Resources

Protective Factors

Protective factors are those persona, familial and interpersonal factors that contribute to a person’ ability to cope with life. Protective factors should be considered in assessing a person’s risk of suicide.

  • Sense of humor
  • Support network (family, friends, coaches, teachers, clergy)
  • Good problem solving skills
  • Ability to express emotions and ask for help
  • Faith
  • Sense of hope and optimism
  • "Survivor" mentality
  • Good nutrition and regular exercise
  • Sense of achievements/success/esteem/being needed
  • Connectedness to family, community, church
  • Being flexible
  • Sense of purpose
  • Having access to and knowledge of resources for help
  • Cultural beliefs

How To Talk With Someone Who May Be At Risk of Suicide

If you know someone who might be thinking of suicide, you can help them by listening. Very often people who think about suicide feel like they have no other options, like they have no control over their lives, and that no one cares about them. Keep in mind that talking with them about suicide will NOT put the idea into their minds. Often times, it is a great relief to someone that you have noticed that they are in pain and are willing to help.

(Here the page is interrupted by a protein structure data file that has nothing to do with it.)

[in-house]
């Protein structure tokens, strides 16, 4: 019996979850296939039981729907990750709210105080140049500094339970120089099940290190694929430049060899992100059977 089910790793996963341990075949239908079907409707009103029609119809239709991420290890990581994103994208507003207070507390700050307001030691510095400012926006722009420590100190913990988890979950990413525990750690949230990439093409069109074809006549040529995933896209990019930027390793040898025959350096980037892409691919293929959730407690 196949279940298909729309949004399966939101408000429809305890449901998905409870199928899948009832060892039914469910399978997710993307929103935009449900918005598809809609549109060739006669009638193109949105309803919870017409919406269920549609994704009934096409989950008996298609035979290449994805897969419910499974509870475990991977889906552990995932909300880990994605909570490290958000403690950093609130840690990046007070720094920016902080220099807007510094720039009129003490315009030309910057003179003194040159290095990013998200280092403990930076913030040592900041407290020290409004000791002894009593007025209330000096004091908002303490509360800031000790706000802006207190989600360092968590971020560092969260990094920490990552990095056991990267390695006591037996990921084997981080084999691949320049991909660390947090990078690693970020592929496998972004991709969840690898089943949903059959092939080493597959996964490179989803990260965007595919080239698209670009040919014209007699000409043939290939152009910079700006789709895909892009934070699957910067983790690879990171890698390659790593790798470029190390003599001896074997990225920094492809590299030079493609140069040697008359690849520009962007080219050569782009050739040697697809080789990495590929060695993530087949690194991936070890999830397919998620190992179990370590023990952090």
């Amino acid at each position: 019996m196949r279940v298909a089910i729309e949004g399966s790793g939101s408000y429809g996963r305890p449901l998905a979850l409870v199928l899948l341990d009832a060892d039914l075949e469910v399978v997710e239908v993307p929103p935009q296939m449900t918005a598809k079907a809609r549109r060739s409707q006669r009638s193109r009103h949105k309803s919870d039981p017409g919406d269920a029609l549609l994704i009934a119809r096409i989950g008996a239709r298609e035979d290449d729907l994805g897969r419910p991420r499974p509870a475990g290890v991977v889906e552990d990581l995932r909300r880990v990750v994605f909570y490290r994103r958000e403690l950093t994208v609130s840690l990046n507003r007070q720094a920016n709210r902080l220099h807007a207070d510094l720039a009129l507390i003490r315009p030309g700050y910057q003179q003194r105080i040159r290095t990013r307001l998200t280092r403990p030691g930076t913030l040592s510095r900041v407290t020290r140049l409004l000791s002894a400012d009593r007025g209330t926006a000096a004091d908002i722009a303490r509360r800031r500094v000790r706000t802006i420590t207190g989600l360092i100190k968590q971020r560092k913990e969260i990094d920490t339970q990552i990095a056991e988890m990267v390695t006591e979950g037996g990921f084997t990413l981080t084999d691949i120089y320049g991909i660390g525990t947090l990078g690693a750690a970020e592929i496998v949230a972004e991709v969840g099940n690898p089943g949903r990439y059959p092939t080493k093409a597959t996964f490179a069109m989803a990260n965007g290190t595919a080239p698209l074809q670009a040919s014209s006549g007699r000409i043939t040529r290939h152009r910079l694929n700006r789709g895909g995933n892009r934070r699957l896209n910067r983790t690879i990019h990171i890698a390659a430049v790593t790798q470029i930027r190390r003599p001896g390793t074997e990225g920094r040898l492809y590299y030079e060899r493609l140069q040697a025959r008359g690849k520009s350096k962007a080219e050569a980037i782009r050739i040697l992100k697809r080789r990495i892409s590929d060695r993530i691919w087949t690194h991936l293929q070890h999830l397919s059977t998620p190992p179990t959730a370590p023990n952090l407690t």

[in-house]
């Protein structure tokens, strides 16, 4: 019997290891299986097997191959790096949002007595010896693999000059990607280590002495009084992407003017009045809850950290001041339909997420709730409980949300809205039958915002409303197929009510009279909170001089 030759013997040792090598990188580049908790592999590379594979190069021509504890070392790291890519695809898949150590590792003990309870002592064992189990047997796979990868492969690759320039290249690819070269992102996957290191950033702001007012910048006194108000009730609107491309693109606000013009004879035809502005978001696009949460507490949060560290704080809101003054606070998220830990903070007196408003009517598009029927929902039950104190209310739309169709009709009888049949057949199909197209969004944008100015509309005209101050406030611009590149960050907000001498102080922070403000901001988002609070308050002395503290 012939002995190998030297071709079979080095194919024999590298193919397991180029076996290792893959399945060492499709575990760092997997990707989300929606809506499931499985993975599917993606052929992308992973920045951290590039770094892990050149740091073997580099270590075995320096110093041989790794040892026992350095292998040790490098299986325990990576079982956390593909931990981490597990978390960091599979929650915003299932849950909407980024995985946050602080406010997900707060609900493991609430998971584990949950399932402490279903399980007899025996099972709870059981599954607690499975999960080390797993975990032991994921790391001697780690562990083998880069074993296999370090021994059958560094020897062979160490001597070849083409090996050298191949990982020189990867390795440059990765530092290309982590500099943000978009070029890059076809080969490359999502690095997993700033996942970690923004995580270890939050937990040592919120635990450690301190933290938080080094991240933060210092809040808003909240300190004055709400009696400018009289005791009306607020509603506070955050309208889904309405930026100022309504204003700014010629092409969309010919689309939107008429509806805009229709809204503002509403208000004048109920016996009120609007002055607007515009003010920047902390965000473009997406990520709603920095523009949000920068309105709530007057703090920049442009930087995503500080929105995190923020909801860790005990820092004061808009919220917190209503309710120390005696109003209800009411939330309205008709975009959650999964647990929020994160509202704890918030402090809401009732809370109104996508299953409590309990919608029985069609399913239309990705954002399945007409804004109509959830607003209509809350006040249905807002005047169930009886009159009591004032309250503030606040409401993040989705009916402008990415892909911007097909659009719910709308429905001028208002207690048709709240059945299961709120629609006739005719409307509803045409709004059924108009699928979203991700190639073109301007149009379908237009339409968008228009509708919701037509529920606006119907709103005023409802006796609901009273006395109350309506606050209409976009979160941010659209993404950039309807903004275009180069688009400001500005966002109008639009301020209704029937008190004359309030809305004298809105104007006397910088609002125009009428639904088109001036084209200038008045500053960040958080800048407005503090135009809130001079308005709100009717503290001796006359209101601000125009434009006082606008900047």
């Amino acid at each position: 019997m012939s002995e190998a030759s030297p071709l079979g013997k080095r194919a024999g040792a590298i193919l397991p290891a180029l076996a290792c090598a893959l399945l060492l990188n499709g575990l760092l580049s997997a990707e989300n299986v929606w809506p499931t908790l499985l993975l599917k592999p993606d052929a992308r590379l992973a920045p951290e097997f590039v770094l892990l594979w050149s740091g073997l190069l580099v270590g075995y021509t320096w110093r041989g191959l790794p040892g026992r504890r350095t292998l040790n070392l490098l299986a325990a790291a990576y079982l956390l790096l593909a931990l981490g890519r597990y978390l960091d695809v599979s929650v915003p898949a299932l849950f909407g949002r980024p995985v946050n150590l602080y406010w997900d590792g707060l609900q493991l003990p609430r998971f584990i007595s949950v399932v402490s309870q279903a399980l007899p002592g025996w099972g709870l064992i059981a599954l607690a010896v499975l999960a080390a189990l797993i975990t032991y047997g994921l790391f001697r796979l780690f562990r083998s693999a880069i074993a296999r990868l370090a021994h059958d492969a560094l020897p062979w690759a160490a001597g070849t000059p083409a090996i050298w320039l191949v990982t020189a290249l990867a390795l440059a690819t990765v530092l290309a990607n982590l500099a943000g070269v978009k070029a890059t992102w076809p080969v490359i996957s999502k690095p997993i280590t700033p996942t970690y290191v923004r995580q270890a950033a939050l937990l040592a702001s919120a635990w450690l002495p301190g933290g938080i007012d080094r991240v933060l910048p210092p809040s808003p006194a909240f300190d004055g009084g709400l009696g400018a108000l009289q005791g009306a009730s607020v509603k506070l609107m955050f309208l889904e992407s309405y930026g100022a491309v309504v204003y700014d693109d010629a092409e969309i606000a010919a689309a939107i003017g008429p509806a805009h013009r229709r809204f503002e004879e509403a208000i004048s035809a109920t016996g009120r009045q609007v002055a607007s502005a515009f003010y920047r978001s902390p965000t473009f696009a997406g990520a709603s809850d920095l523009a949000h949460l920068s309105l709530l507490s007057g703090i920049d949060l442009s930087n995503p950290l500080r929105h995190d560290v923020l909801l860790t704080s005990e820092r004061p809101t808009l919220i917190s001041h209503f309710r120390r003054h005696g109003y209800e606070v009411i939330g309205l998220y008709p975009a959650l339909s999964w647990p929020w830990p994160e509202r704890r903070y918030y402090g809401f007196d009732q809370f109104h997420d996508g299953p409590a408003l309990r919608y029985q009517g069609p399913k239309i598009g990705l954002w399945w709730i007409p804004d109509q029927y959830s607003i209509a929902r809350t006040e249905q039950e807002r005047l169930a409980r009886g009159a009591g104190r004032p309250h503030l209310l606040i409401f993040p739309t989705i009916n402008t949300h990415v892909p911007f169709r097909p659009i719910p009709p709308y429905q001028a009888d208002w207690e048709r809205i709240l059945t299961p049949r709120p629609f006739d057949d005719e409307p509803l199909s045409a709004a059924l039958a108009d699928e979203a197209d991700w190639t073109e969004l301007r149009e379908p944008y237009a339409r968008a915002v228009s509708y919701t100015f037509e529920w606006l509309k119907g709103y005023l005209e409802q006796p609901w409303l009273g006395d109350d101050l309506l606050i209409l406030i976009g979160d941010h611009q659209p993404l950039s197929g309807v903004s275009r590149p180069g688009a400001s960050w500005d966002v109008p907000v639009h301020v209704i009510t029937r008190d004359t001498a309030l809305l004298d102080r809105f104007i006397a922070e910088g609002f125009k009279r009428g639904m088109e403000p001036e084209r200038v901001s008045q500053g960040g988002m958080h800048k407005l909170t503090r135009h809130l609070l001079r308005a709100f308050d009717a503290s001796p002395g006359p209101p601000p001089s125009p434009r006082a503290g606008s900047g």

• If the person is in imminent risk of hurting themselves, do not leave them alone. Call for help or 911.
  • If this is not at a crisis stage, offer to sit and talk with the person and give them your full attention
  • Tell them that you care, there is hope, and that you are willing to help them
  • If the subject of suicide is hard to bring up, ask the question a little differently. For example, you could say “Do you sometimes feel so bad that you think of killing yourself?”
  • Helping them realize that there are options other than suicide and that they do have some control over their lives may help them realize that suicide is not the only option.
  • Try not to be judgmental, give advice, minimize their feelings, or solve their problems. You should never try to help a suicidal person by yourself. They need a lot of attention, support and a professional assessment.
  • Do not agree to keep this a secret. This is a matter of life or death and you need to be able to get the person help.

Where to get help

  • A counselor, therapist, or mental health clinic
  • A family member or friend
  • A teacher, guidance counselor, or coach
  • Family doctor
  • Clergy
  • An emergency room
  • Crisis help lines
  • Samaritans Statewide number – 1-877-870-4673
  • National Suicide Prevention Life Line – 1-800-273-TALK (8255)